The Bucket Approach to Retirement Investing
Posted On 10/07/2020
Imagine you have a bucket. Make it a BIG bucket. In this bucket is all the money you’ll need to withdraw from your retirement account(s) for the next two or three or five years.
You’d feel pretty secure financially, wouldn’t you?
Plenty of retirees have that secure feeling because they’re using something called “the bucket approach.” Those nearing or entering retirement should give it serious thought. It’s worked for us, and I’d like to show you how it might work for you.*
A Quick History of Stocks
If you’re ten years from retirement, there’s little reason to not be invested in stocks. Over the past 30 years, the S&P 500 has returned an average of 9.7% annually.** That’s not a guarantee. Some years are less, and you could suffer declines in your account value. But other years you could gain more. While past returns are never a guarantee of future returns, it’s the best indicator that we have.
If you’re closer to retirement, you need to ask yourself some questions. How much will you need to draw from your retirement account in the year after you retire? How about the years after that? It’s in the final few years before retirement that the bucket approach comes into play.
The Markets and Your Mind
The mind typically thinks all or nothing in terms of being invested. This is reinforced by media pundits who seek attention by predicting doom or prosperity. If the market goes into a decline, there is the temptation to put all of your investments in a Money Market Fund and ride out the downturn. I’ve done it, so I know there’s an immediate feeling of relief that your account value stops declining. That relief usually doesn’t last very long.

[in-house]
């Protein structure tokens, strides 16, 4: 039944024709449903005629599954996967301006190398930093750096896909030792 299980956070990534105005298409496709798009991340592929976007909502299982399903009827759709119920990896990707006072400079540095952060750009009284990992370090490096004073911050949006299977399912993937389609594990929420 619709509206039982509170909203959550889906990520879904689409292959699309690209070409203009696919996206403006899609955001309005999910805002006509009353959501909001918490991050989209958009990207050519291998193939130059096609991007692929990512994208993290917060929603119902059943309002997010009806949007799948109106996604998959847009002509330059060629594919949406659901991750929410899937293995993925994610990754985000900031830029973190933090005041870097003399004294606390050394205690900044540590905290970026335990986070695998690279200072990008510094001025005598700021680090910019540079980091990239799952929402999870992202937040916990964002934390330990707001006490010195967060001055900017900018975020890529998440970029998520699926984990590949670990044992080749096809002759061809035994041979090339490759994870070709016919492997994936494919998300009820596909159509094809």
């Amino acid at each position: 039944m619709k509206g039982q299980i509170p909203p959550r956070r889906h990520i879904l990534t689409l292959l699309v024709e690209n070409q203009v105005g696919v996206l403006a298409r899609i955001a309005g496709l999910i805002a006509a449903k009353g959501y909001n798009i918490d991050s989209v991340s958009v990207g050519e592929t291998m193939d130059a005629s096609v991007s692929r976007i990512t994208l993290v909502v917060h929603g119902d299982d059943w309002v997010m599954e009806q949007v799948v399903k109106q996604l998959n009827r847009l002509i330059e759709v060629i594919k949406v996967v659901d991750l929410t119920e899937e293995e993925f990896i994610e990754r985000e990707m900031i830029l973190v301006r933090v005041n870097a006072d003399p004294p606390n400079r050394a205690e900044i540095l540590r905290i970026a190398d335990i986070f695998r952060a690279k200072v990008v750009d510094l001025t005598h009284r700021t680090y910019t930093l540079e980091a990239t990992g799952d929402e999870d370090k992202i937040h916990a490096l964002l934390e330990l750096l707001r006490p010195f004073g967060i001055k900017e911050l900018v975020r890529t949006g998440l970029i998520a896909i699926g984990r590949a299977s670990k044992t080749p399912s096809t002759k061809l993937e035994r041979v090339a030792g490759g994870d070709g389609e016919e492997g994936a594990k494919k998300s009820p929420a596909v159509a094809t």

The problem with selling everything is it almost always locks in a big loss and then misses out on big gains. In fact, the biggest gains in stocks often come in the first couple of weeks after the market reaches the bottom. And no one will realize where the bottom was until months into a market recovery.
Bucket Approach Basics
With your money in buckets, you no longer have to worry about being “in” or “out” of the market. You’re increasing your ability to weather a market decline while staying on track with your overall investment strategy.
When using this approach, you create a bucket of investments for each era of your retirement life. The money you’ll need in the near future is kept in a “safe” bucket. Money you won’t need for years to come can be invested in other buckets aiming for more aggressive returns. Having that safe bucket can prevent you from panicking in a market downturn.
Without a Bucket
Let’s say you plan to take out $30,000 a year in retirement. A 30% decline in your investment accounts at the time you begin your withdrawals could make that $21,000. Ouch! This is called ‘sequence risk.’
Worse, if your account value declines 30% and you still need to withdraw that $30,000, you’ve lost the future returns on an additional $9,000. Over a 30 year retirement, that $9,000 could have grown to over $144,000 – using that past 9.7% S&P 500 average as a guide.
This is your safety bucket. It’s also your withdrawal bucket. This is where the money comes from that you’re living on. Instead of letting that $30,000 stay invested in stocks or bonds and perhaps suffer a big decline, the money is placed in this bucket with your safest investment options – usually CD’s or Money Market Funds. You won’t make a lot of interest here, but you’ve eliminated the possibility of a sudden drop, just when you need the money.